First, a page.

talc - dark green soapstone - teaching hand specimen
This is a complex talcose mineral, loosely called pyrophyllite at the mine, though it is actually a mixture of clinochlore and talc and contains no pyrophyllite.
Clinochlore is the magnesium-rich end member of the chlorite group. The talcose minerals, chlorite, pyrophyllite and talc, share many of the same properties and are used interchangeably as industrial talc in the manufacture of ceramics, cosmetics, paint, paper, fiberglass, rubber and heat-resistant refractories. This is a good example of soapstone.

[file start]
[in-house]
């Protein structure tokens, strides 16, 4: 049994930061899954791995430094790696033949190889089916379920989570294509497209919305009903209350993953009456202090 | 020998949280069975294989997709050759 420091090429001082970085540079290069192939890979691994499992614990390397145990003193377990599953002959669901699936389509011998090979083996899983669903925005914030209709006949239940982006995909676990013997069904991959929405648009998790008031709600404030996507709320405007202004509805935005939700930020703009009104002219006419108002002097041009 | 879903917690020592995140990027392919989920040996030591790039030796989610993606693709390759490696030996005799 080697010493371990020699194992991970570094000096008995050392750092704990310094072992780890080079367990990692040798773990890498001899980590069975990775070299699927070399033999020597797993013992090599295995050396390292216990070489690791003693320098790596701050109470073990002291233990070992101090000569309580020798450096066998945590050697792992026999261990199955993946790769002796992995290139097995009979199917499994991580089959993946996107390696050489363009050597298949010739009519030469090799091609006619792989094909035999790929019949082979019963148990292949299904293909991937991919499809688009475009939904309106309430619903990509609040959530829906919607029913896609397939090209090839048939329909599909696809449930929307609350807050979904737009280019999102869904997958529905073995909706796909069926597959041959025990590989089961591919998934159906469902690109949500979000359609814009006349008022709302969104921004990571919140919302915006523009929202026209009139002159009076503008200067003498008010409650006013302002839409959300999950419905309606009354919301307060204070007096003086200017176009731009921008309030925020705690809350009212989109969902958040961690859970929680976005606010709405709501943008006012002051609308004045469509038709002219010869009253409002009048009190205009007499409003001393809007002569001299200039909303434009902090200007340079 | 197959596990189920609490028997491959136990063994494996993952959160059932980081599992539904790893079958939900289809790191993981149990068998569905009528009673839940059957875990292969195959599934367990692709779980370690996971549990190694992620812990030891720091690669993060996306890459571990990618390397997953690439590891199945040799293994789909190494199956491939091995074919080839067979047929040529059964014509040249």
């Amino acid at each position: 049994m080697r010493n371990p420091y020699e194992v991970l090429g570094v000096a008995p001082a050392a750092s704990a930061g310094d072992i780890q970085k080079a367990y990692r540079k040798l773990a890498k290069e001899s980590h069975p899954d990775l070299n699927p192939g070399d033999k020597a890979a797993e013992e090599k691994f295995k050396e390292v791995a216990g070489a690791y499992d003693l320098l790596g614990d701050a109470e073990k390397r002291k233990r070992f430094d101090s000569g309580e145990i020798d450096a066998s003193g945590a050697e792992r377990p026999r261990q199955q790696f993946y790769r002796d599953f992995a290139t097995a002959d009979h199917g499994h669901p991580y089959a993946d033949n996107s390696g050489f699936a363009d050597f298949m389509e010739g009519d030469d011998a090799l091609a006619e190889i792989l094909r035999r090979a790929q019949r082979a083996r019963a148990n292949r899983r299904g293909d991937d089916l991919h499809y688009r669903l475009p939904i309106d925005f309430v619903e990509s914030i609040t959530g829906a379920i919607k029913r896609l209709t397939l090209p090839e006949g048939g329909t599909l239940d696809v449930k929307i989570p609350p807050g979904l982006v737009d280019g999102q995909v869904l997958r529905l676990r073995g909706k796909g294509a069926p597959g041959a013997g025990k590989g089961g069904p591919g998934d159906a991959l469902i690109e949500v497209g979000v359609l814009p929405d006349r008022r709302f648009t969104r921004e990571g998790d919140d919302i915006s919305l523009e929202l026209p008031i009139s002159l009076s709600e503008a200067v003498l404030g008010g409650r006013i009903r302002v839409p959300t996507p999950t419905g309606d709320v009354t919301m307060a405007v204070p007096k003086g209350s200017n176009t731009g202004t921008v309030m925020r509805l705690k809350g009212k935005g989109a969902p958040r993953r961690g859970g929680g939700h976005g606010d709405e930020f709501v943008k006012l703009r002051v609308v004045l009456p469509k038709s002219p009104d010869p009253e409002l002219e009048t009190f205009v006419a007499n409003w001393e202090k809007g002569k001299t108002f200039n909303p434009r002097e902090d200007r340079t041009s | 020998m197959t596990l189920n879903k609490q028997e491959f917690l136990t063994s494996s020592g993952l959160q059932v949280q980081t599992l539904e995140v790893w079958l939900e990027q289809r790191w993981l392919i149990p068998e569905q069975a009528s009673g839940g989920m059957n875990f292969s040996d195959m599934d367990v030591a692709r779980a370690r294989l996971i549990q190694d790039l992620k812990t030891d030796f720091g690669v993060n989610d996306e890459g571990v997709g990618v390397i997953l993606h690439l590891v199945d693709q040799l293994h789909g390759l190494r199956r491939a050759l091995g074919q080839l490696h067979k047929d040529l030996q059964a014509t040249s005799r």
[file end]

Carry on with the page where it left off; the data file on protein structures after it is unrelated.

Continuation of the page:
This was mined at the Frisco Mine in the Talc City Hills, Inyo County, California. The mine was a small producer of high grade talc and was reactivated in 1942 in response to the wartime demand for talc. A large part of its early production was this dark green soapstone. It was called “chloritic rock” by the US Geological Survey in 1962.
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